4. MotoGP’s look outside of its own borders yields positive signs

In Dan Rossomondo, Dorna has seemingly found someone with the outside vision it needs to take MotoGP to new heights

In Dan Rossomondo, Dorna has seemingly found someone with the outside vision it needs to take MotoGP to new heights

Photo by: Gold and Goose / Motorsport Images

It’s no secret that MotoGP has hit a skid in terms of popularity, which is reflected in TV viewing figures, trackside attendance and social media engagement.

Dorna Sports has tried a number of things to overturn this over the last few years, such as a failed docuseries and the introduction of sprint races which has so far met mixed views.

Many in the paddock for a long time have felt that, for all the good Dorna has done in MotoGP (and it has done a lot of good) its typically Spanish-minded ways have stifled its own growth. MotoGP is an exciting product, arguably more so than most motorsport series around it, and so it shouldn’t be as hard as it has been to strike new audiences.

In Dan Rossomondo, its new CCO, Dorna has seemingly found someone with the outside vision it needs to take MotoGP to new heights. Formerly vice president for global partnership and media in the NBA, as well as having experience in the NHL, Rossomondo made his first MotoGP visit at COTA last weekend.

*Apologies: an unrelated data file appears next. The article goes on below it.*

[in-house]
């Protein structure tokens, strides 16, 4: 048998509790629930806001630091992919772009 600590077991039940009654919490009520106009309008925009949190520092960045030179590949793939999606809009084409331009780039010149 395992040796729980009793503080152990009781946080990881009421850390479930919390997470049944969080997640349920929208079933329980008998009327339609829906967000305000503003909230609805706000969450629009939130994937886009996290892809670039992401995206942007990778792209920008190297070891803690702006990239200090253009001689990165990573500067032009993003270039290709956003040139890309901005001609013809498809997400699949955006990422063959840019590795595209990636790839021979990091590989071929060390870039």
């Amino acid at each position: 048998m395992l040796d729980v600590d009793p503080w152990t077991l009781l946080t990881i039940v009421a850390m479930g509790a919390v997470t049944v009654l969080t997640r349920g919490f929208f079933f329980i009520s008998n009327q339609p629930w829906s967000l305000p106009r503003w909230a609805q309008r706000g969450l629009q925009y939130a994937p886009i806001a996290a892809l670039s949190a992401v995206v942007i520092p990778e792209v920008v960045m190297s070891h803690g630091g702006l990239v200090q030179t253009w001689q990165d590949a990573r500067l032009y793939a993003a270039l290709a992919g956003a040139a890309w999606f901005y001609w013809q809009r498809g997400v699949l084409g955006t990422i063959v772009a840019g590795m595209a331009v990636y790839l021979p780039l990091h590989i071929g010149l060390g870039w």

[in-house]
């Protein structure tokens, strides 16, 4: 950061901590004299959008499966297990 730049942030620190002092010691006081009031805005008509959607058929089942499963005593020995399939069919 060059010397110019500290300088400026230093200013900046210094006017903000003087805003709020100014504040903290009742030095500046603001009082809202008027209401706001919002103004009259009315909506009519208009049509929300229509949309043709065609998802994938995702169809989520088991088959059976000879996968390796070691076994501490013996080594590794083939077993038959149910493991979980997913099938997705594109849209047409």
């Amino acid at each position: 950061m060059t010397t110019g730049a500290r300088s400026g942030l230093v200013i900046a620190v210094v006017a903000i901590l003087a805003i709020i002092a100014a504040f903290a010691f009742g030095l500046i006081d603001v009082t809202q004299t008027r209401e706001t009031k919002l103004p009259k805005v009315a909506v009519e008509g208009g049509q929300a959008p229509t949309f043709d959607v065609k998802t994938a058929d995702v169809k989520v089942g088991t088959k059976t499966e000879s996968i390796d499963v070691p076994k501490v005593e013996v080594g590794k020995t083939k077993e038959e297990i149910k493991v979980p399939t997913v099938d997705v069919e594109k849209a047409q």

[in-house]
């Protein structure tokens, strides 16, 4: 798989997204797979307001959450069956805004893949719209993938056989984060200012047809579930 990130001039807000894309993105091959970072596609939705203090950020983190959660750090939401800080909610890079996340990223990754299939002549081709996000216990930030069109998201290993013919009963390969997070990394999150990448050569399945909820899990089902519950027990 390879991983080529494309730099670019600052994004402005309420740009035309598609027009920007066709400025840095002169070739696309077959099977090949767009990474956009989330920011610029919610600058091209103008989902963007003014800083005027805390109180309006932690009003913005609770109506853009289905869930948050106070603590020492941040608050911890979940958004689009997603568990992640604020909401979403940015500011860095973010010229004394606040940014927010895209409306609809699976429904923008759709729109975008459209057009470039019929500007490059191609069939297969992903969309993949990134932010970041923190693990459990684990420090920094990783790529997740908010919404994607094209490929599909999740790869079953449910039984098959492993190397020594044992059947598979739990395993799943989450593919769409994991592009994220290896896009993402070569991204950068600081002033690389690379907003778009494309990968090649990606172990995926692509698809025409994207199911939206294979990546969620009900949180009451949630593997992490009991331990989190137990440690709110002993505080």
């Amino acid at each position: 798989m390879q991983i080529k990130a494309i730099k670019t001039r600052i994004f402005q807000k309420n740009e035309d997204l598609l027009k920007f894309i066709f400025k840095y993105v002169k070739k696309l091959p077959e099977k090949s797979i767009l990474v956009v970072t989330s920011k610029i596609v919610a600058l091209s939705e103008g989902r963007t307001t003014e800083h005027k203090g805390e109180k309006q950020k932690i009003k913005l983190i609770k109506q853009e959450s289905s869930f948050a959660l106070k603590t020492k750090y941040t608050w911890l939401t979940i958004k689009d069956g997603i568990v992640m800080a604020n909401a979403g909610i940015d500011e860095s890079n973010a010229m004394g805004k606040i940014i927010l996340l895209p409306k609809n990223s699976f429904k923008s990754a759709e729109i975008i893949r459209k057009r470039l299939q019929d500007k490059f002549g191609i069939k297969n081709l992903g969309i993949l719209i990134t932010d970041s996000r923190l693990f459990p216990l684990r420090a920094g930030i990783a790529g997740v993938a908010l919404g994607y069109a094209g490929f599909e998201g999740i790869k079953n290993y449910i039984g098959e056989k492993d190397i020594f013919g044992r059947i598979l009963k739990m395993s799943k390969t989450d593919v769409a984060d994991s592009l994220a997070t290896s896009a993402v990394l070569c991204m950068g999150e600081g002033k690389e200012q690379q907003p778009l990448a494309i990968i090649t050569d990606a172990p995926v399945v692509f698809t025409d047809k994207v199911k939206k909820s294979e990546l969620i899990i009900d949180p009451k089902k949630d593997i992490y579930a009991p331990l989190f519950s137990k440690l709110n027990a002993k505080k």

Admitting he has a lot of learning to do, Rossomondo’s first address to the media offered nothing but positive signals. He recognises MotoGP’s strengths and potential and is focused on expanding its global reach.

Part of this will include a growth of the series in America, as well as engaging a younger audience – Rossomondo noting that MotoGP’s short format of a 20-minute sprint and 45-minute grand prix is perfect for the modern consumer.

Intriguingly, he doesn’t feel MotoGP’s predominantly Latin flavour is a bad thing, citing the popularity of football worldwide as proof the championship doesn’t need to become more English-speaking like Formula 1.

Changes won’t be made overnight, and his work will very much be a long-term project, but every MotoGP fan should be excited about what Rossomondo can do for the series going forward.

5. Morbidelli given timeframe to save his Yamaha future

Morbidelli’s future was a big topic of discussion coming into the COTA weekend

Morbidelli’s future was a big topic of discussion coming into the COTA weekend

Photo by: Gold and Goose / Motorsport Images

Franco Morbidelli’s fall from grace since finishing runner-up in the championship in 2020 has been one of the most perplexing and disappointing storylines in MotoGP for the past year.

Yamaha honoured his two-year deal last season despite suggestions his seat was under threat, and so far the major step forward he needed to show in 2023 has not been forthcoming.